Cold-Water Corals

Cold-Water Corals

Cold-water stony corals are found in both the deep sea and at shallow depths in the temperate ocean.    Similar to tropical reef forming corals in many respects, cold-water corals differ in at least two important ways: (1) they generally lack photosymbionts, allowing us to separate the effects of  photosynthesis from calcification, and (2) many deep-sea coral inhabit regions of the ocean characterized by low aragonite saturation states.  We need to understand if there are specific adaptations that allow some cold-water coral to grow under acidified conditions.   Furthermore, as the deep ocean becomes increasingly acidic we need to determine how these coral will react.  To answer these questions we are working with a shallow cold-water coral from the Washington coast.

As part of a comprehensive program to understand biomineralization in marine invertebrates, we are developing cultured cold-water corals into a model system for coral calcification.  Combining coral culture and skeletal analysis, these experiments will probe the fundamental links between calcification and ocean acidification.  Furthermore, our experiments will also be used to predict the impact of acidification on analogous but experimentally inaccessible species of deep-sea coral.  Cold water coral culture will be conducted at Friday Harbor Labs in the newly constructed Ocean Acidification Environmental Laboratory, with skeletal analysis occurring at UW.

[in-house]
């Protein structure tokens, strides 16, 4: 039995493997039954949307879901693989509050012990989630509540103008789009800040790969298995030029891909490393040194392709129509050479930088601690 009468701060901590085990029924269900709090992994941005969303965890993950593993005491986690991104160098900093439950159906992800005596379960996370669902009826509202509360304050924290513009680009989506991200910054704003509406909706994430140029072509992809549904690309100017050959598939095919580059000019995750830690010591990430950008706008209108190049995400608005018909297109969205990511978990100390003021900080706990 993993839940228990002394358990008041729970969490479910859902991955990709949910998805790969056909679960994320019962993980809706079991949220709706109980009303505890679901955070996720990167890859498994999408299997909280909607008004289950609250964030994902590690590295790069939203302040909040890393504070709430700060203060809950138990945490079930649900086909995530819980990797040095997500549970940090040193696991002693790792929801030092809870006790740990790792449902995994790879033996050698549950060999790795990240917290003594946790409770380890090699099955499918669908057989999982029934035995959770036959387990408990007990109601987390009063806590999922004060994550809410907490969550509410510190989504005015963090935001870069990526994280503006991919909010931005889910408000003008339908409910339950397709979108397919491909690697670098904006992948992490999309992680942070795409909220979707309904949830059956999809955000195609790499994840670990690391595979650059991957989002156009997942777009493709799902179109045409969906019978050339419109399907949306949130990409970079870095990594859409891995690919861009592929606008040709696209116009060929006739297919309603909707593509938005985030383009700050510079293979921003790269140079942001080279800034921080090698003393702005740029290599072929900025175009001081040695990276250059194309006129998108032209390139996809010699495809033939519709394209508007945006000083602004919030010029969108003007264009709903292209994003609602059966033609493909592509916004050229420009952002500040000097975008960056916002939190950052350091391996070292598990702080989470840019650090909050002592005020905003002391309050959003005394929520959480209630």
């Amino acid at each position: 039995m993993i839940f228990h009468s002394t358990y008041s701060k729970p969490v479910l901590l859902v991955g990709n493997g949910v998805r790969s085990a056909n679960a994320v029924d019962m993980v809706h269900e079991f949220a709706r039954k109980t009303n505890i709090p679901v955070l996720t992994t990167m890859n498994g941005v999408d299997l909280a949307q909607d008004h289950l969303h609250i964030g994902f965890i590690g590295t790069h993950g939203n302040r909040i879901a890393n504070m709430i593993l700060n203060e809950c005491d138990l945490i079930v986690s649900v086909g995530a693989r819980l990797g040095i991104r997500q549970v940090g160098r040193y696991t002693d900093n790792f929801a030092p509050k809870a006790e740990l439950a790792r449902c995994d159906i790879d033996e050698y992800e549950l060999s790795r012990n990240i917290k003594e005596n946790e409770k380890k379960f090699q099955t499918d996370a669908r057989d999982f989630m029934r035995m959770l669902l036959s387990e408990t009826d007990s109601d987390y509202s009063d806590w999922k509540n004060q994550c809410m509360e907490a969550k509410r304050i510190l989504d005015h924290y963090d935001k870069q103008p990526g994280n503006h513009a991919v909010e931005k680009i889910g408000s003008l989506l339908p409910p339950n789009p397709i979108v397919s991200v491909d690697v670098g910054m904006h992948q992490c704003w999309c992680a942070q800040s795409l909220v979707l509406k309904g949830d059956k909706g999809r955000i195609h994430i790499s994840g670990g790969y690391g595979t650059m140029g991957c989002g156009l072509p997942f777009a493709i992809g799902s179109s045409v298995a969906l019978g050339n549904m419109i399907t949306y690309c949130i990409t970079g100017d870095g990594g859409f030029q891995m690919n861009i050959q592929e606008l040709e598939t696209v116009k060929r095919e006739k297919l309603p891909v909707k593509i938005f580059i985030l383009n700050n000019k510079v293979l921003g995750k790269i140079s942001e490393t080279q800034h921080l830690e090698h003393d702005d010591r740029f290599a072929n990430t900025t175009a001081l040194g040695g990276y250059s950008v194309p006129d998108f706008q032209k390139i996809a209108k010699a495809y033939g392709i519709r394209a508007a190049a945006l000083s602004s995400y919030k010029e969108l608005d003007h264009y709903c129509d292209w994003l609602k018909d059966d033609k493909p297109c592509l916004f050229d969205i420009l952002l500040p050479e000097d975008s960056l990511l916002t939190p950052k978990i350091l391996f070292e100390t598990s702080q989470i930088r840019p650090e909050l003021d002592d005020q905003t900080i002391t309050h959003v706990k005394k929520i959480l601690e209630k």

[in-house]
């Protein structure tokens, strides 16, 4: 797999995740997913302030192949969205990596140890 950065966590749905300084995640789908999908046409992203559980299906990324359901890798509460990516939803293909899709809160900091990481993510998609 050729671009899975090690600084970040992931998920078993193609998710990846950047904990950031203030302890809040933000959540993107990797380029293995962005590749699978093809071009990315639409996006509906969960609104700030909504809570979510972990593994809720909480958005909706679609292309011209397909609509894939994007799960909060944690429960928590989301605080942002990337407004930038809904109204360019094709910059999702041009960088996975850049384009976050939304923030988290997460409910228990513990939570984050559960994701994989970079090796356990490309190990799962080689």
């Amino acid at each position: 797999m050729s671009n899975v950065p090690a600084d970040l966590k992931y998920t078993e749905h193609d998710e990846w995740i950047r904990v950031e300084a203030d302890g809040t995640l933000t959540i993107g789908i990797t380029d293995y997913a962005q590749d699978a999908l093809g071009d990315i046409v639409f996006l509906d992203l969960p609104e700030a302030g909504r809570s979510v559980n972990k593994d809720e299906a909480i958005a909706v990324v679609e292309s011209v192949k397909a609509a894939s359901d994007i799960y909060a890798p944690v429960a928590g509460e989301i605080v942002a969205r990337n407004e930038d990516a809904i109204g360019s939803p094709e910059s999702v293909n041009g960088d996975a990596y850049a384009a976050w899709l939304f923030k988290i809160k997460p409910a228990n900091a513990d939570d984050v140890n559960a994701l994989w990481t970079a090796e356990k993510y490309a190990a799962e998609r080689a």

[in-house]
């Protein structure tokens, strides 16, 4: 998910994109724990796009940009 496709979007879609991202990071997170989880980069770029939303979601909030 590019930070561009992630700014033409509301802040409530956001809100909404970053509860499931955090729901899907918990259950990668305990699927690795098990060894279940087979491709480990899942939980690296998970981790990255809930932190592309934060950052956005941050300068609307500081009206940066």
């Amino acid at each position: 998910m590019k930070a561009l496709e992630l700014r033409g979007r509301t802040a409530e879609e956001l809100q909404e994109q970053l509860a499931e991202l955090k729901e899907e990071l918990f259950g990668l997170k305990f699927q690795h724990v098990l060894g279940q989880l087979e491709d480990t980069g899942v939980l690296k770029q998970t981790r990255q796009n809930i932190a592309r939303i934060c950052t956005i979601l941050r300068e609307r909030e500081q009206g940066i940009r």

Biomineralization affects skeletal chemistry through a series of elementary reactions and processes, with each step leaving behind distinct tracers.  Working with cultured coral and modern deep-sea coral, specimens grown in a constant and known environment, we can isolate the biologically-induced signals of biomineralization.  We then use these compositional signatures to characterize the mechanisms controlling skeletal growth.

Stony corals are only the beginning – our lab is also developing techniques to study skeletal growth in a range of marine organisms with diverse mineralogies, organisms like calcitic coral, tunicates, and sea urchins.

Red coral polyp and branch from the richly illustrated classic Histoire naturelle du corail by Henri de Lacaze-Duthiers.  In a recent collaboration, we have been conducting high-precision skeletal analysis of red coral.  These data will be combined with detailed maps of skeletal architecture that have been assembled by red coral expert Daniel Vielzeuf of CNRS.  Together we hope to unpack the key mechanisms controlling growth and composition in this important and imperiled Mediterranean coral.